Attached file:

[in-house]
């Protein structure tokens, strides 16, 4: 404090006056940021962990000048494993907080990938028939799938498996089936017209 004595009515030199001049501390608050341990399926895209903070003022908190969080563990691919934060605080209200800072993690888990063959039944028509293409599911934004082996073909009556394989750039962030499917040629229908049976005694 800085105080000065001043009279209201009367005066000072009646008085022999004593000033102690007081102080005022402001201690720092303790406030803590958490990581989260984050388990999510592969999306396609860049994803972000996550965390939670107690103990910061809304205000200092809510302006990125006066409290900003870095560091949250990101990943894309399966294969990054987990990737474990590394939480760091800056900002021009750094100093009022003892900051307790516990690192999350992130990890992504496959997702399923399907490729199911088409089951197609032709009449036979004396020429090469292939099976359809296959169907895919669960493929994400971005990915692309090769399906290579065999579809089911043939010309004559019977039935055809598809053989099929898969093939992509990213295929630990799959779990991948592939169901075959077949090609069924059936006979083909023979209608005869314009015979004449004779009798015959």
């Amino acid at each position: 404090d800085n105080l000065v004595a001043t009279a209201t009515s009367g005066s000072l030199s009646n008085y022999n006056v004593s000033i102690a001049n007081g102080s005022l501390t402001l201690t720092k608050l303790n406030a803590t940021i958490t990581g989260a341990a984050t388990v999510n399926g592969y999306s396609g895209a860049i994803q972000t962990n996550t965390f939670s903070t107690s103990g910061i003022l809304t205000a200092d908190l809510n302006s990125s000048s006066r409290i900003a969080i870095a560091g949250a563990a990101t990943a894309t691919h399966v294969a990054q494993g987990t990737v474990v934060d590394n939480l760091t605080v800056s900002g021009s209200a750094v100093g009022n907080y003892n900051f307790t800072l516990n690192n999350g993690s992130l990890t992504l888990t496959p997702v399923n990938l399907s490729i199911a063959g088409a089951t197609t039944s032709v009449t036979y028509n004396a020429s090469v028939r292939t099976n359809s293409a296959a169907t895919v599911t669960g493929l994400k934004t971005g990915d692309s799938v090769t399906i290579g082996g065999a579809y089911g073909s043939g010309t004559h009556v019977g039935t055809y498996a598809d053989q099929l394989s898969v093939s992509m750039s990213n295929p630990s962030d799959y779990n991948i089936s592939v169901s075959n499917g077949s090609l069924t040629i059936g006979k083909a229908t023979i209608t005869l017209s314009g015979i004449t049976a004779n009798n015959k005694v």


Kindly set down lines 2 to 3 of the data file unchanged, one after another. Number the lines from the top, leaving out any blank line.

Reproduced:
């Protein structure tokens, strides 16, 4: 404090006056940021962990000048494993907080990938028939799938498996089936017209 004595009515030199001049501390608050341990399926895209903070003022908190969080563990691919934060605080209200800072993690888990063959039944028509293409599911934004082996073909009556394989750039962030499917040629229908049976005694 800085105080000065001043009279209201009367005066000072009646008085022999004593000033102690007081102080005022402001201690720092303790406030803590958490990581989260984050388990999510592969999306396609860049994803972000996550965390939670107690103990910061809304205000200092809510302006990125006066409290900003870095560091949250990101990943894309399966294969990054987990990737474990590394939480760091800056900002021009750094100093009022003892900051307790516990690192999350992130990890992504496959997702399923399907490729199911088409089951197609032709009449036979004396020429090469292939099976359809296959169907895919669960493929994400971005990915692309090769399906290579065999579809089911043939010309004559019977039935055809598809053989099929898969093939992509990213295929630990799959779990991948592939169901075959077949090609069924059936006979083909023979209608005869314009015979004449004779009798015959």
């Amino acid at each position: 404090d800085n105080l000065v004595a001043t009279a209201t009515s009367g005066s000072l030199s009646n008085y022999n006056v004593s000033i102690a001049n007081g102080s005022l501390t402001l201690t720092k608050l303790n406030a803590t940021i958490t990581g989260a341990a984050t388990v999510n399926g592969y999306s396609g895209a860049i994803q972000t962990n996550t965390f939670s903070t107690s103990g910061i003022l809304t205000a200092d908190l809510n302006s990125s000048s006066r409290i900003a969080i870095a560091g949250a563990a990101t990943a894309t691919h399966v294969a990054q494993g987990t990737v474990v934060d590394n939480l760091t605080v800056s900002g021009s209200a750094v100093g009022n907080y003892n900051f307790t800072l516990n690192n999350g993690s992130l990890t992504l888990t496959p997702v399923n990938l399907s490729i199911a063959g088409a089951t197609t039944s032709v009449t036979y028509n004396a020429s090469v028939r292939t099976n359809s293409a296959a169907t895919v599911t669960g493929l994400k934004t971005g990915d692309s799938v090769t399906i290579g082996g065999a579809y089911g073909s043939g010309t004559h009556v019977g039935t055809y498996a598809d053989q099929l394989s898969v093939s992509m750039s990213n295929p630990s962030d799959y779990n991948i089936s592939v169901s075959n499917g077949s090609l069924t040629i059936g006979k083909a229908t023979i209608t005869l017209s314009g015979i004449t049976a004779n009798n015959k005694v």